Machine Safety: Are you using planning and execution tools?
Machine guarding has clearly entered the technology world with integrated safety systems. But, are you still using 1970s approaches for planning and executing? Scotty didn’t beam colleagues to the Starship Enterprise via Hertz Rent-a-Car!
We’ve entered the twenty-first century with state-of-the-art technology approved for use in machine safety applications. Along with the technology comes a whole host of new tools specifically designed to assist industry in the evaluation, design, and validation stages of your machine guarding responsibility. This is really a subject where you can help your colleagues by sharing your experience with different tools. Let’s take a quick look at just a few of these tools.
One of the most recent tools was just announced last month in Chicago at Rockwell Automation’s Safety Automation Forum and Automation Fair. This new tool is an ROI (return on investment) calculation Tool for machine safety. Its primary application is in the project development stage for securing investment funding. This comprehensive tool is unique because it combines financial, injury, and productivity related data to calculate a projected investment ROI. A basic understanding is that the new integrated safety systems can provide improved business performance for manufacturers compared with conventional hard wired machine guarding solutions.
Siemens, Pilz, and Rockwell Automation all have tools for users to design safety circuits compliant to IEC 62061 and EN ISO 13849-1. Projects can be archived and retrieved as needed for timely updates and the tools will also generate a safety standard compliant report which can be incorporated into your required machine documentation. They generally include a complete library of safety products for planning a complete safety circuit. All of these project planning and execution tools provide automatic calculations of requirements such as; common-cause failures (CCF), diagnostic coverage (DC), performance level (PL), safety integrity level (SIL), probability of a dangerous failure per hour (PFHD), and several more. Links to these tools are listed below:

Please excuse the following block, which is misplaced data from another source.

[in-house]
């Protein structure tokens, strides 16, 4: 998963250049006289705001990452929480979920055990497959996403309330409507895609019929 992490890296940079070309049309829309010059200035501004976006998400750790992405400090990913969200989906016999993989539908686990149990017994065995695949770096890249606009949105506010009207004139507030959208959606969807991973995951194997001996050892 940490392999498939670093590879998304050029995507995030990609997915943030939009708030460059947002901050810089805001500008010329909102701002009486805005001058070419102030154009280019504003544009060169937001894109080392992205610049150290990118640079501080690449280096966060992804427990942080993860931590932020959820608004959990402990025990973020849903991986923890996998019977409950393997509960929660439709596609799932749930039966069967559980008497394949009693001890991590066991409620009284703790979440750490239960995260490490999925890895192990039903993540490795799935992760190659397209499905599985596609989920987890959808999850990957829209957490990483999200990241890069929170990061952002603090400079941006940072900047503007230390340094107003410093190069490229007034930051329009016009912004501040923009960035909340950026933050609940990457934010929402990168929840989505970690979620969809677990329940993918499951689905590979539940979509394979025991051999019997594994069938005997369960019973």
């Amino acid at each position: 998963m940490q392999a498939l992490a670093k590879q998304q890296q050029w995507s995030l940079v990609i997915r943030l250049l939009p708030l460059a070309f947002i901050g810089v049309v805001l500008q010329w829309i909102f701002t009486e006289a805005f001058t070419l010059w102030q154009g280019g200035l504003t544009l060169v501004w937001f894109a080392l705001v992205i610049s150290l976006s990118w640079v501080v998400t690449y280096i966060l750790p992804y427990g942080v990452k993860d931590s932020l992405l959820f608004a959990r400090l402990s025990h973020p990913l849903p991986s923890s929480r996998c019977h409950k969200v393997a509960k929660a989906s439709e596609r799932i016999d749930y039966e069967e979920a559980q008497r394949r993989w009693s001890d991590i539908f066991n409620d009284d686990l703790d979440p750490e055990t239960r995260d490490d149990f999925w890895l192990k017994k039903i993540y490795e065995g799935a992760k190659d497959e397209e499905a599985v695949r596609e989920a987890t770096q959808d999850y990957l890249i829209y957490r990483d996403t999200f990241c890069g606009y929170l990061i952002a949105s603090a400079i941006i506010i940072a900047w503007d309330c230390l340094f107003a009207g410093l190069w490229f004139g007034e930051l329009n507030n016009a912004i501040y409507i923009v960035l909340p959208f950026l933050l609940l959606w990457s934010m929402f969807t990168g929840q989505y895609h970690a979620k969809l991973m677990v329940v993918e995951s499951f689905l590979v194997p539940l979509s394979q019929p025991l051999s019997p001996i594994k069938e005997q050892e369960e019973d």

I’ve touched on just a few of the available tools developed over the past ten years for the specific purpose of supporting safety integrated systems for machine safety. What are your opinions of these tools and what additional tools have you used and found useful?
Your comments or suggestion are always welcome so please let us know your thoughts. Submit your ideas, experiences, and challenges on this subject in the comments section below. Click on the following text if you don’t see a comments box, then scroll down: Machine Safety: Are you using planning and execution tools?
Contact: www.jbtitus.com for “Solutions for Machine Safety”.